I did a lot of work on things like this ... back in the early 2000s, when I worked for an electronic stock and options company. “Algorithmic trading” was just coming into its own back then, and some companies were making a lot of money with some relatively simple algorithms. For instance, “pairs trading” was a common strategy. The notion behind it was very simple: by examining historical stock pricing data, someone would identify a pair of stocks where the price on one of the pair (call it "AAA") change before the price on the other (call it "BBB") changed, and in a predictable way. In that case, you could write a program that watched the price of "AAA", and automatically bought or sold "BBB" on the assumption that it's price would change sometime later.
We built a pairs trading platform, and sold it as a service to hedge fund traders. It didn't take us long to observe a problem: soon after someone started using a particular pair of stocks, the correlation between the pair's prices would decline and disappear. Why? With some investigation, it was obvious: other people would soon start using the same pair, and after that, the market erased any benefit (when lots of people see such a correlation, the price automatically gets adjusted by market forces to eliminate the benefit – it gets “priced into” the trailing stock). How did these other people know to trade in the pair? That's also easy: with a simple algorithm like pairs trading, you can figure it out from the trades that someone makes – and those trades are public information.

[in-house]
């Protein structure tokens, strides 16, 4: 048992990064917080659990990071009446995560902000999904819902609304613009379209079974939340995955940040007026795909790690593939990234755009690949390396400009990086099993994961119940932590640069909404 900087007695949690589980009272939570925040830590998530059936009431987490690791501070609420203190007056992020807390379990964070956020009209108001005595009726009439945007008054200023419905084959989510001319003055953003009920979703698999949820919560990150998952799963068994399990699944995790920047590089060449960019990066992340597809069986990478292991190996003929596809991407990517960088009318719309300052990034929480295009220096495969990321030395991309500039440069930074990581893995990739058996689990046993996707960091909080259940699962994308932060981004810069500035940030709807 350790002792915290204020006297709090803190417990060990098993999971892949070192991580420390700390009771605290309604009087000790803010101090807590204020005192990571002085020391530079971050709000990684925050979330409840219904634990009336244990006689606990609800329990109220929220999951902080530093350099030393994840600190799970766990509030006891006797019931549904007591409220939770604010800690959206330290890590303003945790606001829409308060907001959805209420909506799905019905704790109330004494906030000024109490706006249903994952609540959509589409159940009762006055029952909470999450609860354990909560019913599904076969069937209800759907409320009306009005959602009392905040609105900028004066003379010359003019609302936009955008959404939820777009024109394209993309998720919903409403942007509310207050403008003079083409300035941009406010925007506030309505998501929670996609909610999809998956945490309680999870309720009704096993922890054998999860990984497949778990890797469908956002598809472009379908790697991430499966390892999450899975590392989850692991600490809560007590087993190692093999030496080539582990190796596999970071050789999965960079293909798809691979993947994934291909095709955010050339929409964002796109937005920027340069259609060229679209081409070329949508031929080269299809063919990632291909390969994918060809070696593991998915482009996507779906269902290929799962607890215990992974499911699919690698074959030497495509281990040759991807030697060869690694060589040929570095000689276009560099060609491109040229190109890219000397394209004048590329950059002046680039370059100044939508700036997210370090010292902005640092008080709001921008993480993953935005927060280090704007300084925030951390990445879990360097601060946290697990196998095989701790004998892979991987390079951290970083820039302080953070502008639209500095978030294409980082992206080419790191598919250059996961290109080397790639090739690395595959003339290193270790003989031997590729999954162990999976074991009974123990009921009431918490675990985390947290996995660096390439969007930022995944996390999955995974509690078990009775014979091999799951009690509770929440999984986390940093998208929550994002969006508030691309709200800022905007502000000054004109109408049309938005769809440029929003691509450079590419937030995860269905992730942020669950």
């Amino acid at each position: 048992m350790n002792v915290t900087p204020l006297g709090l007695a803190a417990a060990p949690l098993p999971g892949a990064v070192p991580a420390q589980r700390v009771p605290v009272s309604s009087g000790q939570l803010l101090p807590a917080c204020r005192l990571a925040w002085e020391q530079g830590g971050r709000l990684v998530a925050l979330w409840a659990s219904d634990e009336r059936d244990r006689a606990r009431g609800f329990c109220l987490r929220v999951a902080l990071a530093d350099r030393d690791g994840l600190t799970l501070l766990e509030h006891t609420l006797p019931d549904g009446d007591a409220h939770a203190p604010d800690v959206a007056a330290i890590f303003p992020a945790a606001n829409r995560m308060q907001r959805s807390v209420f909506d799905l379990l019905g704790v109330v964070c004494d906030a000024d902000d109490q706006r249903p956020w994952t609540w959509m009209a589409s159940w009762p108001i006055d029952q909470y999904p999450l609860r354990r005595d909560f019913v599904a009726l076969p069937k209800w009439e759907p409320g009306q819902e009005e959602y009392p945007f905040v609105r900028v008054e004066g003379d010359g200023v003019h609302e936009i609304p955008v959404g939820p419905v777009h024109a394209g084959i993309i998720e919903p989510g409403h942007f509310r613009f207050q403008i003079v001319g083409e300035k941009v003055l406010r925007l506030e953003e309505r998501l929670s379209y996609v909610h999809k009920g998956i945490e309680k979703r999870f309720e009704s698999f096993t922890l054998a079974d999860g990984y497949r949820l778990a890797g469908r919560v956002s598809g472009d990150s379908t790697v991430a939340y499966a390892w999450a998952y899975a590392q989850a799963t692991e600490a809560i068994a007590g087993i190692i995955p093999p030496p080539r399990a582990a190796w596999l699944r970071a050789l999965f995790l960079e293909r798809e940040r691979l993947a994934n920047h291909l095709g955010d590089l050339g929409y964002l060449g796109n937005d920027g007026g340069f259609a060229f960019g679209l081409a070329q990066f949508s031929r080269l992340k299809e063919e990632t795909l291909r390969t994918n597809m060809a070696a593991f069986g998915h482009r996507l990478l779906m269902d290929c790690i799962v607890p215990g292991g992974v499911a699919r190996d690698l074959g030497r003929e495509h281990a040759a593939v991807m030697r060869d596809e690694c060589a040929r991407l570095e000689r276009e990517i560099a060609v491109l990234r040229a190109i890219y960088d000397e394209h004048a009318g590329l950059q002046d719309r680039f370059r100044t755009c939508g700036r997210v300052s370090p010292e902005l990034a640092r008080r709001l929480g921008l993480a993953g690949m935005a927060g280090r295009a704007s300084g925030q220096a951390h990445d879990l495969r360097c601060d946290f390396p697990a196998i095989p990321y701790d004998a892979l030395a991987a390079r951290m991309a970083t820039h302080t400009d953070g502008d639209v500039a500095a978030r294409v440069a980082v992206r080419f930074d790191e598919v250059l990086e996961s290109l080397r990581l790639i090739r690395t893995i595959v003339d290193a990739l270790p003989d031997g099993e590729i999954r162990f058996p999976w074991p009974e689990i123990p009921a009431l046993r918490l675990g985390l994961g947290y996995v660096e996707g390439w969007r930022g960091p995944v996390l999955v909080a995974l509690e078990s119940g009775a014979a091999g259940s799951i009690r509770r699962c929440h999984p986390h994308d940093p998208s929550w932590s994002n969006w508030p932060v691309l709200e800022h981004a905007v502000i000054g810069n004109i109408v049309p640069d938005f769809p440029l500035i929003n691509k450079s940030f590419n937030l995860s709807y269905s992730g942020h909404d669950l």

So our CEO decided that what we needed was an algorithmic trading platform that used an algorithm so complex that nobody could reverse-engineer it. Personally, I thought that was crazy – with all the trading data available, it seemed really unlikely that such an algorithm existed. I thought a more sustainable route was an algorithmic trading platform that depended on something more reliable: that computers are always going to be faster than humans. We had a series of contentious management meetings on the subject, with the result that we sent off to build that complex algorithm platform. Shortly afterwards I was laid off. I have no idea if my skepticism was even part of why I was laid off.
I note with some belated satisfaction, however, that the high-speed trading is in fact the way the industry has gone – albeit with far more fanaticism than I'd ever have thought. For instance, there are now point-to-point radio links in place between traders and the markets in New York (and similarly in other parts of the world). These links exploit the tiny advantage in the speed of electronic communications that a straight-line route has over the traditional wired route. That tiny advantage justifies many millions of dollars in cost to set up those radio links. Amazing!
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